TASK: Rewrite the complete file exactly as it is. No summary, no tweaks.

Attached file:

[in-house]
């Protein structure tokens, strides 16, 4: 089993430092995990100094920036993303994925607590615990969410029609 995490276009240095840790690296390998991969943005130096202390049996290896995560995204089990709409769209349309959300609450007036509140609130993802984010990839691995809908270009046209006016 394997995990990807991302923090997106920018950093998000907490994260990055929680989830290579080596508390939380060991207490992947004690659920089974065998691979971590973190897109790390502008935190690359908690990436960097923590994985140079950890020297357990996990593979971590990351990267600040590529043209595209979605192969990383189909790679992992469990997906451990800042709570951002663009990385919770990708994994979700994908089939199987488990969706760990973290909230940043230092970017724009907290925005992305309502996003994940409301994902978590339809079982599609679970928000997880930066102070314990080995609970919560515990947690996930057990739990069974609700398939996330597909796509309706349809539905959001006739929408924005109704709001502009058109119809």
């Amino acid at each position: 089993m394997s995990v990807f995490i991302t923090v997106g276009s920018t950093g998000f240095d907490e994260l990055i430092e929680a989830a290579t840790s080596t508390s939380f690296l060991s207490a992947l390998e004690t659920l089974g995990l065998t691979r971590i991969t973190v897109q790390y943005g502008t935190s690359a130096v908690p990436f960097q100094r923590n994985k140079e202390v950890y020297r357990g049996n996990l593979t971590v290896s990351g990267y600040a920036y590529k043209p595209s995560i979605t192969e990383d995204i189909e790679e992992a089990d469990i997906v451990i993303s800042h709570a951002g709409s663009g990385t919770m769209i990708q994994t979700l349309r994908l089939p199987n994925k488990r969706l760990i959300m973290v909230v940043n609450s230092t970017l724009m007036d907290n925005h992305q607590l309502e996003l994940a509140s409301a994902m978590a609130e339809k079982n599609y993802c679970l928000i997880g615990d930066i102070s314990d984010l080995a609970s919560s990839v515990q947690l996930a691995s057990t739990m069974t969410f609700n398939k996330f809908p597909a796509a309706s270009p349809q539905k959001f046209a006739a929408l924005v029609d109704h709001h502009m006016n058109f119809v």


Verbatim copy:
[in-house]
């Protein structure tokens, strides 16, 4: 089993430092995990100094920036993303994925607590615990969410029609 995490276009240095840790690296390998991969943005130096202390049996290896995560995204089990709409769209349309959300609450007036509140609130993802984010990839691995809908270009046209006016 394997995990990807991302923090997106920018950093998000907490994260990055929680989830290579080596508390939380060991207490992947004690659920089974065998691979971590973190897109790390502008935190690359908690990436960097923590994985140079950890020297357990996990593979971590990351990267600040590529043209595209979605192969990383189909790679992992469990997906451990800042709570951002663009990385919770990708994994979700994908089939199987488990969706760990973290909230940043230092970017724009907290925005992305309502996003994940409301994902978590339809079982599609679970928000997880930066102070314990080995609970919560515990947690996930057990739990069974609700398939996330597909796509309706349809539905959001006739929408924005109704709001502009058109119809």
């Amino acid at each position: 089993m394997s995990v990807f995490i991302t923090v997106g276009s920018t950093g998000f240095d907490e994260l990055i430092e929680a989830a290579t840790s080596t508390s939380f690296l060991s207490a992947l390998e004690t659920l089974g995990l065998t691979r971590i991969t973190v897109q790390y943005g502008t935190s690359a130096v908690p990436f960097q100094r923590n994985k140079e202390v950890y020297r357990g049996n996990l593979t971590v290896s990351g990267y600040a920036y590529k043209p595209s995560i979605t192969e990383d995204i189909e790679e992992a089990d469990i997906v451990i993303s800042h709570a951002g709409s663009g990385t919770m769209i990708q994994t979700l349309r994908l089939p199987n994925k488990r969706l760990i959300m973290v909230v940043n609450s230092t970017l724009m007036d907290n925005h992305q607590l309502e996003l994940a509140s409301a994902m978590a609130e339809k079982n599609y993802c679970l928000i997880g615990d930066i102070s314990d984010l080995a609970s919560s990839v515990q947690l996930a691995s057990t739990m069974t969410f609700n398939k996330f809908p597909a796509a309706s270009p349809q539905k959001f046209a006739a929408l924005v029609d109704h709001h502009m006016n058109f119809v």